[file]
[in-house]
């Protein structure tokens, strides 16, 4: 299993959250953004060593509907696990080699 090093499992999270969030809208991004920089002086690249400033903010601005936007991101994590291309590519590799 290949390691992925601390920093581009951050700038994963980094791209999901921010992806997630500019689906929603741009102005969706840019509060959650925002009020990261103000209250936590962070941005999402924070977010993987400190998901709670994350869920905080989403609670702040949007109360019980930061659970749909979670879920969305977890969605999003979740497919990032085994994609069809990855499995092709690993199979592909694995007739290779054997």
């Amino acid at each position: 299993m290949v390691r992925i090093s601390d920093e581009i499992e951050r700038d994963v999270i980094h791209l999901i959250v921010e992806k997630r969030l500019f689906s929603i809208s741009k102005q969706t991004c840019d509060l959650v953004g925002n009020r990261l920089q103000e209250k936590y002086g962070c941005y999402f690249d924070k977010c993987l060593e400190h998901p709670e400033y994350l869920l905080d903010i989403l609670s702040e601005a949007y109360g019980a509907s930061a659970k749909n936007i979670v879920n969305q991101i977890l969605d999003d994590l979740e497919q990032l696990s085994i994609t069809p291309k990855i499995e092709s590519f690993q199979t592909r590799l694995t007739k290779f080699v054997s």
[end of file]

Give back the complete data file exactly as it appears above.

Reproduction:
[in-house]
């Protein structure tokens, strides 16, 4: 299993959250953004060593509907696990080699 090093499992999270969030809208991004920089002086690249400033903010601005936007991101994590291309590519590799 290949390691992925601390920093581009951050700038994963980094791209999901921010992806997630500019689906929603741009102005969706840019509060959650925002009020990261103000209250936590962070941005999402924070977010993987400190998901709670994350869920905080989403609670702040949007109360019980930061659970749909979670879920969305977890969605999003979740497919990032085994994609069809990855499995092709690993199979592909694995007739290779054997």
């Amino acid at each position: 299993m290949v390691r992925i090093s601390d920093e581009i499992e951050r700038d994963v999270i980094h791209l999901i959250v921010e992806k997630r969030l500019f689906s929603i809208s741009k102005q969706t991004c840019d509060l959650v953004g925002n009020r990261l920089q103000e209250k936590y002086g962070c941005y999402f690249d924070k977010c993987l060593e400190h998901p709670e400033y994350l869920l905080d903010i989403l609670s702040e601005a949007y109360g019980a509907s930061a659970k749909n936007i979670v879920n969305q991101i977890l969605d999003d994590l979740e497919q990032l696990s085994i994609t069809p291309k990855i499995e092709s590519f690993q199979t592909r590799l694995t007739k290779f080699v054997s």